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Synopsis: Clover Moon’s imagination is her best escape from a life of hardship in poverty-stricken Victorian London. When tragedy plunges her into a world of grief, Clover realises that everything she loved about the place she called home is gone. Clover hears of a place she could run to, but where will she find the courage – and the chance – to break free? And could leaving her family be just what she needs to find a place that really feels like home?

Me: I’ve never read a Jacqueline Wilson book before being about 30 years outside the age demographic so I’m not sure what her stories are usually like. Looking at the covers alone they look very much aimed at their demographic and look fluffy and frothy. So not usually my thing. I picked it from the netgalley books however as it’s set in one of to me the most fascinating eras of history – Victorian times.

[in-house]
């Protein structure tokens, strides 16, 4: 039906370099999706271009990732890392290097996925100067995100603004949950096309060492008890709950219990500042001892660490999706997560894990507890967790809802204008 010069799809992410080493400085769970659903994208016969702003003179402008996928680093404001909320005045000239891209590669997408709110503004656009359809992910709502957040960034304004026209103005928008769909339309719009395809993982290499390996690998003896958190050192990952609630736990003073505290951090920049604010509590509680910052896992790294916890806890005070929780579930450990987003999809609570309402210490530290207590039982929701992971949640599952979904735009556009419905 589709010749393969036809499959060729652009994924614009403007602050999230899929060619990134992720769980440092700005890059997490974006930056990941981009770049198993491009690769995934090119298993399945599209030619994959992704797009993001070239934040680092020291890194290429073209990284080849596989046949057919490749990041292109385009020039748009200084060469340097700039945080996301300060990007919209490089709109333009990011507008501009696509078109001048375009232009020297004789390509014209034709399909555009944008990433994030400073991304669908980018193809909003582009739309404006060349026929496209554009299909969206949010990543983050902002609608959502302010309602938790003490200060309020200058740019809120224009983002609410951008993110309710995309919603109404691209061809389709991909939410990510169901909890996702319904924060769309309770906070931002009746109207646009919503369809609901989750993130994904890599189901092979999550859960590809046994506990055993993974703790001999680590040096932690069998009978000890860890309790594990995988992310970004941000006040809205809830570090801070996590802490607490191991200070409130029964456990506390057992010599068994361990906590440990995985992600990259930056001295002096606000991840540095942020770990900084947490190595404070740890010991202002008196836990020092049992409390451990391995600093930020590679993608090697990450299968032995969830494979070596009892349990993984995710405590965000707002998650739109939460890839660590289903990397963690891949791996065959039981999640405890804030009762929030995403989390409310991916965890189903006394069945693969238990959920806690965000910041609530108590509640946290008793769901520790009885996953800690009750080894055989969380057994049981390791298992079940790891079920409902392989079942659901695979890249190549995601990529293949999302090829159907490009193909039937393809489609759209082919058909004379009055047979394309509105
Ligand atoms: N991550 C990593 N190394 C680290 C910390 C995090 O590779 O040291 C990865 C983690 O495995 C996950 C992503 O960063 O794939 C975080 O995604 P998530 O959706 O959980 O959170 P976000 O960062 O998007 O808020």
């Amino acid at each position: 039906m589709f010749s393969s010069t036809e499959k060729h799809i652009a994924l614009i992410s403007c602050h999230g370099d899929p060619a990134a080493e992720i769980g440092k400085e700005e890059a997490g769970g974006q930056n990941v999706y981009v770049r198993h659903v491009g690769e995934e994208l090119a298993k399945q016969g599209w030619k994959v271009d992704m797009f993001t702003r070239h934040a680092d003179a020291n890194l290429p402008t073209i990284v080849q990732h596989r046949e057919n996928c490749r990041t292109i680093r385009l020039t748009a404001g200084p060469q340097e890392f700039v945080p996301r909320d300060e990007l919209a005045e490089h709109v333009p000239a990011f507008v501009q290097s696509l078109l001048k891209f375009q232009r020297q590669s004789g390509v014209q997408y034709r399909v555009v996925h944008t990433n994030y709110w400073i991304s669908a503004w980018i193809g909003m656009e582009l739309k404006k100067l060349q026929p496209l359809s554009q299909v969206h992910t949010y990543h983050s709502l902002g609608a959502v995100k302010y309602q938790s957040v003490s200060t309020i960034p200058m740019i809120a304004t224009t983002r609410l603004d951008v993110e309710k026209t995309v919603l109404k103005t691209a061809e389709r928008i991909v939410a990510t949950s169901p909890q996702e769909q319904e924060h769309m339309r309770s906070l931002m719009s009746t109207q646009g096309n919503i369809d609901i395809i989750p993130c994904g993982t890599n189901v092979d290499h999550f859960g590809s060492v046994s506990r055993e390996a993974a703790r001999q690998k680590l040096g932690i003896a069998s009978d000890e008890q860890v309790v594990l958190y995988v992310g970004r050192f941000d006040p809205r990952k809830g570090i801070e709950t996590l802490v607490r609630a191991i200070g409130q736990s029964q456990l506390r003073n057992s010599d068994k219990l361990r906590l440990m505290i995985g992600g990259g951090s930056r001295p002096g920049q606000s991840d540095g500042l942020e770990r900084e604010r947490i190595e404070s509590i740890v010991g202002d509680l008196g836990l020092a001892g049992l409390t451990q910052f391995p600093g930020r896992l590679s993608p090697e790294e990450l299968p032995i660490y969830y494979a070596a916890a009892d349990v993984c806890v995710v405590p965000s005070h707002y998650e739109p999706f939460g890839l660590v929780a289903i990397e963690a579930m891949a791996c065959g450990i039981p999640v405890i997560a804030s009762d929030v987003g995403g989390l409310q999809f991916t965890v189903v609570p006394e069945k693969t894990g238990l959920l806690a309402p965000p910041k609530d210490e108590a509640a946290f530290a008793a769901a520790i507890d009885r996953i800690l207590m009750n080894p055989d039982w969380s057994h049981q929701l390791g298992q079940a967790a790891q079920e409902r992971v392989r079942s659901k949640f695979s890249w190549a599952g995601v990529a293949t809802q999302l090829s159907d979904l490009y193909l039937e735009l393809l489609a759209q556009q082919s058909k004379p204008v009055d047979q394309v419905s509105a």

It was a very pleasant surprise. It’s definitely not frothy. There’s death, scarlet fever, physical child abuse and poverty. Young Clover is often beaten by her step-mother; left scarred and bleeding. She’s locked in a cupboard in a way that makes Harry Potter looked spoilt. My 11 year old self would have loved it!

There are some happier parts. Clover has a knack with children; they flock to her and like the pied piper they will follow her everywhere and do as she asks. She’s such a charming little girl adults love her to (apart from the ugly step-mother). She builds a relationship with a local doll maker and it’s at his shop she meets the man that will help her turn her life around giving her the details of the refuge she eventually runs away to.

It’s a quick read being a children’s book. There are times when it will break your heart. You want her happy ending so much after all she goes through. It’s a rare occasion when I want to see a follow up book but I would actually like to see what happens next as Clover gets a job, I want to see if Thelma and her red boots have more than five minutes in the story and I want to see the wicked step-mother get her much needed comeuppance.

It’s harsh but heart warming, it’s ultimately uplifting and there’s a neat little history lesson at the end. If you want to try something different I’d highly recommend this. Full stars.

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